Consistently provides a wealth of stories and case studies, well written and richly illustrated. I keep all the back copies and regularly delve into them to find material.
Jeffrey Hollender, Founder of the American Sustainable Business Council and NYU Distinguished Fellow in Leadership and Ethics, tells Anna Simpson why sustainable solution number one has to be a new way of thinking.
Jeffrey Hollender has pioneered sustainable business in the US, racking up awards and appointments – most recently, Distinguished Fellow in Leadership and Ethics at the NYU Stern School of Business. Born in New York, he made his name in the 80s as co-founder of Seventh Generation – a multi-million dollar non-toxic cleaning products company, recently named "the seventh most responsible brand in America" by an independent study. He went on to found the American Sustainable Business Council, a coalition of more than 200,000 business leaders, entrepreneurs and investors "committed to public policies that support a vibrant, just, and sustainable economy".
Today, Hollender sits on the board of directors for ASBC – as well as for Greenpeace USA, the labour rights non-profit Verite, and the Environmental Health Fund. If anyone is well-placed to point out the way forward for sustainable business, in the US and globally, this man is. His vision for a better world is set out in six books. A lot of words for a message which is alarmingly simple: that we must try to understand how everything in life is connected, and use this understanding to be a positive force. Of course, if it were that easy, we'd be making better progress. So, in a recent conversation, I asked him what's getting in the way, and what we should do about it.
Corporates have led the way on sustainable solutions, investing in research and innovation. But in your sixth book, 'The Responsibility Revolution', you say that this isn't enough. Why?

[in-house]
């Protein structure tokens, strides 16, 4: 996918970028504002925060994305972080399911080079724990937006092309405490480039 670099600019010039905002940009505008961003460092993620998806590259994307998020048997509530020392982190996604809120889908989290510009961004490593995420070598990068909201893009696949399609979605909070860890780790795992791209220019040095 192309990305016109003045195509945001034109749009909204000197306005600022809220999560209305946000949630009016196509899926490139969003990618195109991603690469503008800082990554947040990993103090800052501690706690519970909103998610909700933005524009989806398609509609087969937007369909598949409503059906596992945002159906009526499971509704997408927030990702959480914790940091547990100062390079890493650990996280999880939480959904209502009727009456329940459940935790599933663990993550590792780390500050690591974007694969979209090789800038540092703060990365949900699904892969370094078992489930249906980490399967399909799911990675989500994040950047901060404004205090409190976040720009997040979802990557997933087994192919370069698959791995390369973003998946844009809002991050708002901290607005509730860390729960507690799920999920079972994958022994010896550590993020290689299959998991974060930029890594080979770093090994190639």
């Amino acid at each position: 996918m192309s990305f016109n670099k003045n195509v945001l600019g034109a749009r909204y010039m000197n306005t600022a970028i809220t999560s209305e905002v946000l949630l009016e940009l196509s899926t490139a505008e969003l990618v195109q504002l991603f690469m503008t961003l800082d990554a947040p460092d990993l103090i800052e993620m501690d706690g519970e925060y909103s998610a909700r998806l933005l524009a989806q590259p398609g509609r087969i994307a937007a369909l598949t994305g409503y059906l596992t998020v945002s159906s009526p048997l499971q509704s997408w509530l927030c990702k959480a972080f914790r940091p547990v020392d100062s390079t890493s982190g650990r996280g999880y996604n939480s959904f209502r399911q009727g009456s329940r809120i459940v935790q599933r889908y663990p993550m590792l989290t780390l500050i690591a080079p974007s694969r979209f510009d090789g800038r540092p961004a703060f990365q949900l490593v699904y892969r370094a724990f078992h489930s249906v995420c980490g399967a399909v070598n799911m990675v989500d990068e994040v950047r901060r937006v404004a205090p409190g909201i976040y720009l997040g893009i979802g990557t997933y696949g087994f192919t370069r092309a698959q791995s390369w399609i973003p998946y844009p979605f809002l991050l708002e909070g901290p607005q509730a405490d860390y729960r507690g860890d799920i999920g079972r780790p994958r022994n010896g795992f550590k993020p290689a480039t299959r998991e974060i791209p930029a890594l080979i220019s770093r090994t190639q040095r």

When you look at the health of the planet – from fish stocks to water shortages – it's clear that all the positive changes we are making haven't turned around the trajectory of resource depletion. They have simply bought us more time. So, now there are two things we can do. We can prepare for the negative consequences. Or, we can shift our thinking towards regeneration and resilience. We have to do things that are good, and not merely less bad.
But first, we need to know what doing good looks like. Unfortunately, we have mental frameworks which prompt us to look at individual attributes (fair trade, organic and so on) as opposed to seeing a more holistic picture. And we have created entire systems that incentivise progress in one area, without asking how it will bring us closer to wider goals.
Take ethanol, for example. Thankfully, we are ending ethanol subsidies in the US, but we approached it as if anything you make from vegetables is good! We didn't look at the energy it takes to produce ethanol, or at food prices. We set about promoting a technology with large negative impacts. Government regulations are designed around specific attributes and concerns, instead of wider strategies and visions. Of course, there are sophisticated ways of looking at impact in the round, such as life cycle analysis. But these don't govern the way consumers think, the way businesses operate, or the way governments makes decisions. [So] we have to start a new conversation. We have to ask how we can do things that are net positive.
It's an attractive idea: a world in which businesses actively boost our societies and ecosystems. Are there any examples out there?
The example I keep coming back to is the Evergreen Cooperatives of Cleveland, Ohio. It's a group of for-profit companies – in solar energy, urban food and laundry – which aim to bring wealth into the community. Each company is owned by its employees, and this cooperative structure prevents assets leaking away to a concentrated group of wealthy individuals and businesses. The employees can choose to up and leave, but they can't take their shares away with them. The group was set up in 2010 by the grant-making Cleveland Foundation, the City Government, and 'anchor' institutions, including hospitals and universities. Local initiatives like this one make me feel most optimistic now. It's much easier to remain aware of the negative – and positive – impacts of anything you do when they show up in the community where you work!
So the Evergreen Cooperatives do good by generating local wealth. But to what extent is wealth something to aim for?